This has changed our lives. Arthur loves helping to cook, and Leo is starting to get involved too. Ok, it’s not always ideal having 3.5 and 1.5 yr old try to muscle in, but whenever I can I’m trying to get them involved. Arthur loves stirring and singing while he goes. While we prepare food he can learn about all the individual ingredients that make up a dish, and then when it gets dished up on their plates it’s much more approachable, he even tries new things now! The other day, both boys were helping me pod peas and broad Beans to go in our vegetable risotto, and while podding them and singing ‘peas peas they are so yummy’ from Tractor Ted, Arthur reached in the bowl and ate a few; this was unthinkable a few months ago. Leo was also stealing them, but he try’s everything! Another victory is that now our free range flock of chickens are outside our house instead of down at the farm yard, both boys help to collect the eggs each day. Now, Arthur hasn’t tried an egg since he was about 9 months old, however they are cooked and presented to him he treats it like I’m serving up poison. Since he’s had involvement in the hens, and collecting the eggs he has started to try them, and realised he loves them. Last night he ate a whole egg. He didn’t eat anything else, but I will take that.

Mealtimes are happy again! Mummy is happy again! I have realised the importance is not on making them love spinach as toddlers but giving them the skills in life to know where their food comes from, the value of it, and how to cook it. They will not become teenagers that don’t know what a cauliflower is, or where milk comes from! I won’t lose any sleep if today they don’t want to try their stir fry, but I will make sure they know what a stir fry is and how to make it, because when they grow up and their tastes change they will have the SKILLS they need to live healthy lives. They will know that cake is a treat, they will know that we cook at home and we don’t live out of packets, and they will know where food comes from. Most importantly they will know preparing food is good and positive and NOT that mealtimes are a black cloud hanging over us. I’m sure that if they have the right skills and knowledge, and built a solid foundation, the rest will follow. I once met a girl that told me whilst growing up that her parents did not say ‘no’ to any food. But the catch was she had to make it. Want a cake? Fine, we have all the ingredients, let’s get to work. I thought this was crazy at the time but now I think it’s brilliant! I might implement this when mine become teenagers. Because not only does it practice your skills, it tests how much you really want that cake!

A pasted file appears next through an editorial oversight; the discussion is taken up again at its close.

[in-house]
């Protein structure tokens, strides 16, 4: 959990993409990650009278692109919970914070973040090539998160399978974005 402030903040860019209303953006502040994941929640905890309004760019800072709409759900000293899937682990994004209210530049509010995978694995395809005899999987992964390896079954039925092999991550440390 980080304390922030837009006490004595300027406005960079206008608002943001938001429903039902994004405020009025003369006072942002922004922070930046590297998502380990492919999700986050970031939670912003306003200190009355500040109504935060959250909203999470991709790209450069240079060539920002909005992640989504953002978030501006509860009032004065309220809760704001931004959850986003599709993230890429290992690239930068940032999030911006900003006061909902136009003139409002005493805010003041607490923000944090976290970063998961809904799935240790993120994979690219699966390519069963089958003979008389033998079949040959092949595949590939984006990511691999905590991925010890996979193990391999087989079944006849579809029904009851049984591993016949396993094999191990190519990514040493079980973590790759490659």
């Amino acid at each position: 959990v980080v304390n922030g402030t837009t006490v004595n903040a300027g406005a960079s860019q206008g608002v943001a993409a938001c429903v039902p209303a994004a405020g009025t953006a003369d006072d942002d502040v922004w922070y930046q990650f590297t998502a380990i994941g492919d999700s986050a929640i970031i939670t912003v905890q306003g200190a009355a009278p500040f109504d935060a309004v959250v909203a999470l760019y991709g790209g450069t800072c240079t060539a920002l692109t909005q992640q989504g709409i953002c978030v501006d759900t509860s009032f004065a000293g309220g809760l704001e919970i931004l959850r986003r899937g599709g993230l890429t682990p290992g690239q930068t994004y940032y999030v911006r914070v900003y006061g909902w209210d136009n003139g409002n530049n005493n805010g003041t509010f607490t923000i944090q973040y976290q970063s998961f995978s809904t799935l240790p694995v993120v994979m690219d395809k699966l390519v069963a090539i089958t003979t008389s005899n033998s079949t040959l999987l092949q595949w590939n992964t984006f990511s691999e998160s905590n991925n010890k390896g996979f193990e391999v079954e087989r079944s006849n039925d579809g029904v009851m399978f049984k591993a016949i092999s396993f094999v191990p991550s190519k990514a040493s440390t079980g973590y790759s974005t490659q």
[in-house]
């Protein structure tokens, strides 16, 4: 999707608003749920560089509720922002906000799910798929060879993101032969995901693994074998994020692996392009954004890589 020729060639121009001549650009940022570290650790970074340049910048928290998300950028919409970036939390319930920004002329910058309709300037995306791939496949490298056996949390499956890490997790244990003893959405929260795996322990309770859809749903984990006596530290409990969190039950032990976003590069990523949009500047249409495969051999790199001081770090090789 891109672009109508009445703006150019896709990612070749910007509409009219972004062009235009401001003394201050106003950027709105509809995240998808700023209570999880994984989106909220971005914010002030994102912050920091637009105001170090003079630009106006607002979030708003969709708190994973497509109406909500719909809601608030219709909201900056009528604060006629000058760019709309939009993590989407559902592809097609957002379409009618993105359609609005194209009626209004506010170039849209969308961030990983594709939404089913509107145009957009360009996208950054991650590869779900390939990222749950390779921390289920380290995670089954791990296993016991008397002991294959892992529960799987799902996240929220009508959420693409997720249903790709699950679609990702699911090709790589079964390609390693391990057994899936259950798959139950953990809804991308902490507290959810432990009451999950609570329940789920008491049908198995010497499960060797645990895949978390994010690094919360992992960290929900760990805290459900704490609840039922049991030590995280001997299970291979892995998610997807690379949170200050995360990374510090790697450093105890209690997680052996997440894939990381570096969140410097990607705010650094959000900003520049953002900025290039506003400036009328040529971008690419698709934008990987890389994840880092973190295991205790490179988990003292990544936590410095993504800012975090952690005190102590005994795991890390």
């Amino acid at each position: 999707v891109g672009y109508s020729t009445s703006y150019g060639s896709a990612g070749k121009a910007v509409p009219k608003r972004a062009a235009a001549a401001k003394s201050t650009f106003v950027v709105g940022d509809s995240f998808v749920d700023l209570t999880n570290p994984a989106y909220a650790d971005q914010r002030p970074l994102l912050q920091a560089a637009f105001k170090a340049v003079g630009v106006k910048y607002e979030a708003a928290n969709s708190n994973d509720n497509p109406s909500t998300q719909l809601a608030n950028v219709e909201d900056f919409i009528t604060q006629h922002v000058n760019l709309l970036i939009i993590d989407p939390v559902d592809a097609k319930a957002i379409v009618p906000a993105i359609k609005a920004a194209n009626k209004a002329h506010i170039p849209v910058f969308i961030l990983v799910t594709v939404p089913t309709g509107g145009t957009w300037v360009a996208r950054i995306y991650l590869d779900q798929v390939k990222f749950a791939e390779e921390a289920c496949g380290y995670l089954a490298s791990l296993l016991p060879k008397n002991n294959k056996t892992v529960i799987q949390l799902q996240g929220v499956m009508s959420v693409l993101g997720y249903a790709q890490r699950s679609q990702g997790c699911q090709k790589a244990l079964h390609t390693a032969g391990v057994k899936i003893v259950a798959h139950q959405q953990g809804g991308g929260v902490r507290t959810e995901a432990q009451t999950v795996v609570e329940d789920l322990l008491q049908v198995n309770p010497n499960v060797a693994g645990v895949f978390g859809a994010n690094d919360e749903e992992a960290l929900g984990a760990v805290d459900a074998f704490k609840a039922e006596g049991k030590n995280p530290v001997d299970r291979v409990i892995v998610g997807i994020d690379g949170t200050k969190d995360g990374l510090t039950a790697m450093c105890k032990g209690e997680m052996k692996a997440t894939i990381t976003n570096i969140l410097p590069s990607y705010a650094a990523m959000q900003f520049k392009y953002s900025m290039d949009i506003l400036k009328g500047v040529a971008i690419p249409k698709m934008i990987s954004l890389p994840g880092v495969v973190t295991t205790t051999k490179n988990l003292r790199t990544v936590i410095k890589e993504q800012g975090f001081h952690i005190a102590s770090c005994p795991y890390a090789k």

So there it is, my journey from wanting to say that eating the best food sets your kids up for life, but not being able to truthfully say mine eat the best! BUT, actually realising that EDUCATION and SKILLS about the best food can set them on a healthy and happy path. And those things, I can provide!

2 thoughts on “‘To pod the peas or eat the peas’, that is the question…

  1. Vicky this is a really inspiring blog, I know so many that struggle with kids and food, trying to get them to eat really healthy stuff and lay off processed sugary foods. What you are now doing with Arthur and Leo is just dynamite. I’d like to share your story if I may. Xx

    Like